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Zoe P. Strassfield Headshot

Graduating All Over Again

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Events of July 8, 2011

Online, I see a lot of "You know you're a 1990s kid if..." jokes, and, since I am a 1990s kid, a lot of them make me smile, because they do apply to me. (I read Goosebumps and The Baby-Sitters' Club, I'd never heard of Star Wars before The Phantom Menace, I collected Beanie Babies and Pokémon cards, I liked the Spice Girls and danced the Macarena, etc.) So I'd like to add a few here:

  • If thinking about the space shuttle means thinking about your life before 18.
  • If your teachers brought out the big TV so you could watch John Glenn go back into space and you never knew he'd done it before.
  • If you watched that little boy run into Mission Control and shout "The Power Rangers need the Space Shuttle!"
  • If you saw Mary-Kate and Ashley Olsen go to the Kennedy Space Center in The Space Camp Mystery.
  • If you remember hearing about the fire on the Mir space station.
  • If you were freaked out by this Hubble Space Telescope image of the Hourglass Nebula.
  • If you saw pictures of the International Space Station in school and thought about how OLD you'd be when it was done. (2006? That's FOREVER!)
  • If the Challenger disaster was before you were born, but you remember where you were when you heard the Columbia had burned up.

I definitely have some strong emotional connections to the space shuttle. She and I had some great times together. But, like I said in my first blog post, it's for the better, because it's time to build new spacecraft that can travel beyond low-Earth orbit. There's going to be a lot of exciting things going on during my college years, and hopefully, I'll be able to participate in some of them.

So, when I woke up the morning of the final Atlantis launch, it didn't feel like I was going to a goodbye party, just another... graduation! That was, if it ended up launching that day- there was only a 30% chance of favorable weather. No space enthusiast is a fan of "scrubs," or delayed launches, but every good one understands that it's important everything be safe. Still, I called my mother and told her to buy today's copies of all of our local papers. Because, hey, you never know.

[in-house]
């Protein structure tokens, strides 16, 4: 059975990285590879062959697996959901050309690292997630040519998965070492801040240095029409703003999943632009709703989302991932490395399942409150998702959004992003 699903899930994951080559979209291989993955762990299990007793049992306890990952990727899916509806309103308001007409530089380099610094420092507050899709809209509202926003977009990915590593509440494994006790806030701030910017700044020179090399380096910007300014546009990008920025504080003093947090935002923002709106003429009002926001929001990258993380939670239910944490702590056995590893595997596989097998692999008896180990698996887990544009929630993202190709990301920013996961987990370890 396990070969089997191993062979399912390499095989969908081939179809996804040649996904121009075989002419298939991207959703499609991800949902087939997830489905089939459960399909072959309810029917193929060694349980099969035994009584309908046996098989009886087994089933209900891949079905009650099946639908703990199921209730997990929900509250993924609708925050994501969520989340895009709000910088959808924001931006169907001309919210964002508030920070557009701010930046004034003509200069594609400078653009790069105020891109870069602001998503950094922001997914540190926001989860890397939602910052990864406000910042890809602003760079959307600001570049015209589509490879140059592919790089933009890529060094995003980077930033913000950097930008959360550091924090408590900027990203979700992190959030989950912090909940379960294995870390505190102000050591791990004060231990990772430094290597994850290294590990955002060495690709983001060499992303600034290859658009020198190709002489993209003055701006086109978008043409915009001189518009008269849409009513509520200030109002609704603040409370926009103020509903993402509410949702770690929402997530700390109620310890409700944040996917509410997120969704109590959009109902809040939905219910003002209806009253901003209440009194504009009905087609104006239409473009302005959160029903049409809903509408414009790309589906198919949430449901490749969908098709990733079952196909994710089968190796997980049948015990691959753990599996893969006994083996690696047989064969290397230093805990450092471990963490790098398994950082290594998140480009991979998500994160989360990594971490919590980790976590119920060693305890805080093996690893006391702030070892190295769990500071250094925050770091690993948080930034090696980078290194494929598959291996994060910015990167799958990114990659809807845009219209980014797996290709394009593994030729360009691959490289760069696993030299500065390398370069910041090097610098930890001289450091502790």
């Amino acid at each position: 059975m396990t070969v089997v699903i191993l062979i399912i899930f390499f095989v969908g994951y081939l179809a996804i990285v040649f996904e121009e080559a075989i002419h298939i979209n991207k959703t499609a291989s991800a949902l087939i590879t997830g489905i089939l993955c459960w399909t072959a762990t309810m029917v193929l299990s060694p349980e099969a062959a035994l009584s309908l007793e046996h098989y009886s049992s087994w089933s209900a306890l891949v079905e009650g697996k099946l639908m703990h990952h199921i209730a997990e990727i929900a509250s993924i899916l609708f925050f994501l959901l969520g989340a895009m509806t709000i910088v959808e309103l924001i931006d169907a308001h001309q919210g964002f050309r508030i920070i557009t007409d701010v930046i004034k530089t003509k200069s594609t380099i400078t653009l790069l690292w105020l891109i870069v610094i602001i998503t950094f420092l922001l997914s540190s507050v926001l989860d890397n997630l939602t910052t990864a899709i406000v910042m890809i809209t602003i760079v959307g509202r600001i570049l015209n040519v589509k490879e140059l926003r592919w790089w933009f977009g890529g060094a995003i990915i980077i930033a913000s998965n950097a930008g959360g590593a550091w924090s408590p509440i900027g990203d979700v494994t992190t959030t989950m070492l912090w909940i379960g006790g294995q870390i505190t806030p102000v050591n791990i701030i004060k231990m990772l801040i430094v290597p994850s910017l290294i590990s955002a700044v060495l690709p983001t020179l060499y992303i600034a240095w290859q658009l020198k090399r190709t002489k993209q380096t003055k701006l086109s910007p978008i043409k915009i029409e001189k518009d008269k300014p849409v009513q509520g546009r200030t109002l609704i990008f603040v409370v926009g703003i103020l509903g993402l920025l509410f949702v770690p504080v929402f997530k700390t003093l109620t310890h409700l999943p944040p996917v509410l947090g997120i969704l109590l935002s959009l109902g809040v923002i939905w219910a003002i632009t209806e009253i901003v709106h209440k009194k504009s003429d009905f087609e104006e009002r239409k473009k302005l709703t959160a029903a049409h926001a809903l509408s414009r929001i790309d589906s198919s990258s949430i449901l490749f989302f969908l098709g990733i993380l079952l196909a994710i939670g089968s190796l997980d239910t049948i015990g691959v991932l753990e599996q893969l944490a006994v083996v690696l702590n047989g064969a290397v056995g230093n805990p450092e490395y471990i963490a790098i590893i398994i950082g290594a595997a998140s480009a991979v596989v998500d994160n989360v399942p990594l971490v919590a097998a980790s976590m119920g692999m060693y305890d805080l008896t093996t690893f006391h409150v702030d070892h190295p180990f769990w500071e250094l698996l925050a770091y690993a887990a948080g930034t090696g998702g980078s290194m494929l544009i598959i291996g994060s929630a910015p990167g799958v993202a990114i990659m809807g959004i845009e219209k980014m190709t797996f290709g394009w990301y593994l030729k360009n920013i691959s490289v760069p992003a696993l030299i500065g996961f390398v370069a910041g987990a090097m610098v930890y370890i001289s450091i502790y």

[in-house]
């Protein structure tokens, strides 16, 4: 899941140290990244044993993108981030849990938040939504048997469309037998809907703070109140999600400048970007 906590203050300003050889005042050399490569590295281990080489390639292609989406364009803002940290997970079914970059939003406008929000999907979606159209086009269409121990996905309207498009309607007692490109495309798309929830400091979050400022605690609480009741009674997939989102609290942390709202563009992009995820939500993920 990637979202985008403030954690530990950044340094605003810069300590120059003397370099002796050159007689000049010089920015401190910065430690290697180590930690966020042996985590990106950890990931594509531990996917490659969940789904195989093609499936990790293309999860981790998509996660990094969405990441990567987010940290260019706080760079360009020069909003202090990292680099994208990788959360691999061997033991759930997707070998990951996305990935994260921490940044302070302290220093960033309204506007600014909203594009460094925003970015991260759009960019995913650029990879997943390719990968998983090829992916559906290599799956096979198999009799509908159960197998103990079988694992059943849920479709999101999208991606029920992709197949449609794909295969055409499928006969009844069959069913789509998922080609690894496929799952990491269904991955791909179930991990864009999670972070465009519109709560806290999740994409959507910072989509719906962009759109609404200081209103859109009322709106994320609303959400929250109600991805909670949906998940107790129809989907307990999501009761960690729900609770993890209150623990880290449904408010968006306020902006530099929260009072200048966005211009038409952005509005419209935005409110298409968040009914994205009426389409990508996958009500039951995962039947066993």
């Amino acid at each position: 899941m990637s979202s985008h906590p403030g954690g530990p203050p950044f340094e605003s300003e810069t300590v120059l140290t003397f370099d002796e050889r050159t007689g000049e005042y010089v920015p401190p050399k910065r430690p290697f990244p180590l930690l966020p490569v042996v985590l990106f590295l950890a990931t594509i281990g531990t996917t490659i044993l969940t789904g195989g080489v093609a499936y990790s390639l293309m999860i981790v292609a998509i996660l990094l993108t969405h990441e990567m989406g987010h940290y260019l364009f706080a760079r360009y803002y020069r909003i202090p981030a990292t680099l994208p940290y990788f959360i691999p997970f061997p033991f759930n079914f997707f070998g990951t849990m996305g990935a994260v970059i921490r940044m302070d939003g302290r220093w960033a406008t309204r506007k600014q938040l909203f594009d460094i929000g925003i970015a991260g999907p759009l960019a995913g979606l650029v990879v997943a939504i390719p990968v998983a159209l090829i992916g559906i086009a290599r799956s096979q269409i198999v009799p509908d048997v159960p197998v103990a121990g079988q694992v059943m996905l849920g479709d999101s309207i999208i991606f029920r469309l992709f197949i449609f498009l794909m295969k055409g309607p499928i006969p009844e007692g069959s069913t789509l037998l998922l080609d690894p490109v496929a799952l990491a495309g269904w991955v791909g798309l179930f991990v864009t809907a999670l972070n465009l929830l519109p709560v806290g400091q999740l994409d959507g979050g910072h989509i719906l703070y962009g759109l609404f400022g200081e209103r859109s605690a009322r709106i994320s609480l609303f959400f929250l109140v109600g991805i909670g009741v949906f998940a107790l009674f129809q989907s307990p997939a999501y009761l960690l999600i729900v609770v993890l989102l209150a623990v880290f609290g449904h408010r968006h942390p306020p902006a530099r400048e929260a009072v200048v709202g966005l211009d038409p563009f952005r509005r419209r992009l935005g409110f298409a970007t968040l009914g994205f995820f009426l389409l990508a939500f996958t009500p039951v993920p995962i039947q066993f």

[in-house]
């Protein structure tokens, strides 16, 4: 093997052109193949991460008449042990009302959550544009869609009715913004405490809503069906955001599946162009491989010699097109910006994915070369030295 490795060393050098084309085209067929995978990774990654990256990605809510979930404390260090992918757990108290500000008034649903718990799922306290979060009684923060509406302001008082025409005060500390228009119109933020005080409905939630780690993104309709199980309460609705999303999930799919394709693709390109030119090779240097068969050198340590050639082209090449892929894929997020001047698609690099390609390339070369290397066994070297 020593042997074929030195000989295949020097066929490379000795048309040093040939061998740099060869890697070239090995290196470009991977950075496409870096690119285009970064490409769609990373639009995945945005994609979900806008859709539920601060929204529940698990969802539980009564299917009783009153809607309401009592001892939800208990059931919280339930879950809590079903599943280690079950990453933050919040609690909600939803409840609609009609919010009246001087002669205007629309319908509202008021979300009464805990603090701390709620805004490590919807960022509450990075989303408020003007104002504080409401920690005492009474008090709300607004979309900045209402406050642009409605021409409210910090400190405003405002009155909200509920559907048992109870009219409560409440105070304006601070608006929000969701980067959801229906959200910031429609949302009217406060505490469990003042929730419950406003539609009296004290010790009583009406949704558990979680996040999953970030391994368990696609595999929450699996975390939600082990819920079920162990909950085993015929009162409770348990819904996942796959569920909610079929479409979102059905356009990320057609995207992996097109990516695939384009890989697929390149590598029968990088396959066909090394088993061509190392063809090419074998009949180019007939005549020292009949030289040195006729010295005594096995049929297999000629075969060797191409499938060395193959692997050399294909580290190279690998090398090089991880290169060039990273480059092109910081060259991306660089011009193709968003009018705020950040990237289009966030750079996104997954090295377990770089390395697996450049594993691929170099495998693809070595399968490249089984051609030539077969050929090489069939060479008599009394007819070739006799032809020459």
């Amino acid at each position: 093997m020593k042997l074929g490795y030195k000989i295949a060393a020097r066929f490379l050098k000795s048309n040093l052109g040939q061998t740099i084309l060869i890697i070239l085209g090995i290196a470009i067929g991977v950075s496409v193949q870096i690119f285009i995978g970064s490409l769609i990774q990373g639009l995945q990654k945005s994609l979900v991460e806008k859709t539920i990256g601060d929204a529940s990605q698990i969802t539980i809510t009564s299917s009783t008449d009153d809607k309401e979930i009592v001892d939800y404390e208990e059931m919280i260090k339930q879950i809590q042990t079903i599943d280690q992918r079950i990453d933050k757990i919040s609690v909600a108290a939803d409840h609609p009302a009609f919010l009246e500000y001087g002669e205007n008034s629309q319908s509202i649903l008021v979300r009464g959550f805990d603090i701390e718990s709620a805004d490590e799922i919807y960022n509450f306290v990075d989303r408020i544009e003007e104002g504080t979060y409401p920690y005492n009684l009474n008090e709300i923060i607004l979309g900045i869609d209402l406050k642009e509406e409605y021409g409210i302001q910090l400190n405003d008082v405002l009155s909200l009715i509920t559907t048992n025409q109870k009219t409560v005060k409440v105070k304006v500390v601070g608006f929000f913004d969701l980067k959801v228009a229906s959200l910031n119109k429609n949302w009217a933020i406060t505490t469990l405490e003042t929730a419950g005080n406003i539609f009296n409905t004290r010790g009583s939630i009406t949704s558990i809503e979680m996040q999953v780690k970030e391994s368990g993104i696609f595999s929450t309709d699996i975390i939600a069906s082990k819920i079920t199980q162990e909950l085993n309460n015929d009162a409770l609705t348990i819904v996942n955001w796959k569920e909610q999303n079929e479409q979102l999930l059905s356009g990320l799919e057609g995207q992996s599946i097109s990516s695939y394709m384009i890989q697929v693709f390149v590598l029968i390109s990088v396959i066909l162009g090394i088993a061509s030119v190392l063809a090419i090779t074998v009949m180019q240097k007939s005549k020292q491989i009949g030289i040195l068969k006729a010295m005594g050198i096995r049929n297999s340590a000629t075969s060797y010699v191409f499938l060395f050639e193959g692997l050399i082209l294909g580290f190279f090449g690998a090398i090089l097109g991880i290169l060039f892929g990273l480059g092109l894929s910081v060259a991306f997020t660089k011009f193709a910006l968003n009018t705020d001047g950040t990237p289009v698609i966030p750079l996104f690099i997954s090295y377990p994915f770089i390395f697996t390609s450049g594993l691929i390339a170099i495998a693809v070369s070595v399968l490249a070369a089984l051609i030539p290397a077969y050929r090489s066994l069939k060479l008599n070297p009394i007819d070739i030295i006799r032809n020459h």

For the previous launch, STS-134 Endeavour, I'd worn my lucky denim jacket, covered in all of my mission pins, to school, along with my lucky fingerless gloves, and I'd handed out little cards to my teachers and classmates telling when the launch was and where to watch. (As I told my English teacher, no, my clothing was not because it was Punk Rock Retro Day.) The dress code at work meant I couldn't do any of those things (Killjoys...), but I still wore my "Space Shuttle Program" commemorative pin on one lapel of my suit jacket and my "STS-135 Atlantis" mission pin on the other.

While riding the Metro to work, I picked up an abandoned copy of that day's Express, the free DC transit system newspaper, as a souvenir. I didn't think the launch would be that day, but hey, you never know.

I never felt prouder to walk into NASA HQ than I did that day. There are a lot of TVs in various offices, some showing NASA TV and some showing the network news channels, but today, there didn't seem to be any difference, because both were showing the shuttle! It felt a little surreal to see something that had been the object of my private passion for so long being headline news.

After getting settled in, I got right to work, making a list of all of the people who had started following the NASA TweetUp Twitter account since the day before, as was my assignment. I saw so many nice things people were writing about the launch and their memories of the space shuttle, and, all the while, I was listening to the NASA TV feed as launch got closer and closer. The weather hadn't improved, but nothing else had gone wrong, so the launch was still on. So when it got to 20 minutes before the scheduled lift-off, I headed for the elevator, since I'd been given permission to go watch in the James Webb Memorial Auditorium in the lobby.

I'm not going to lie, I was pretty excited. I'd seen shuttle launches and touchdowns at home, at school, in various miscellaneous places where I'd happened to be at the time that had a computer or TV, and even in person at the Kennedy Space Center, but never at NASA Headquarters!

And, because I was so excited... I kinda sorta got on the wrong elevator and ended up in the east lobby instead of the west, where the auditorium was. So, figuring I was in one of those fabled situations that justify running in high heels, I sprinted out the door, down the sidewalk, and into the west lobby in time to get a seat in the second row. (Of course, for all I knew, they might have scrubbed the launch in the time I was in the elevator, but hey, you never know. So I ran.)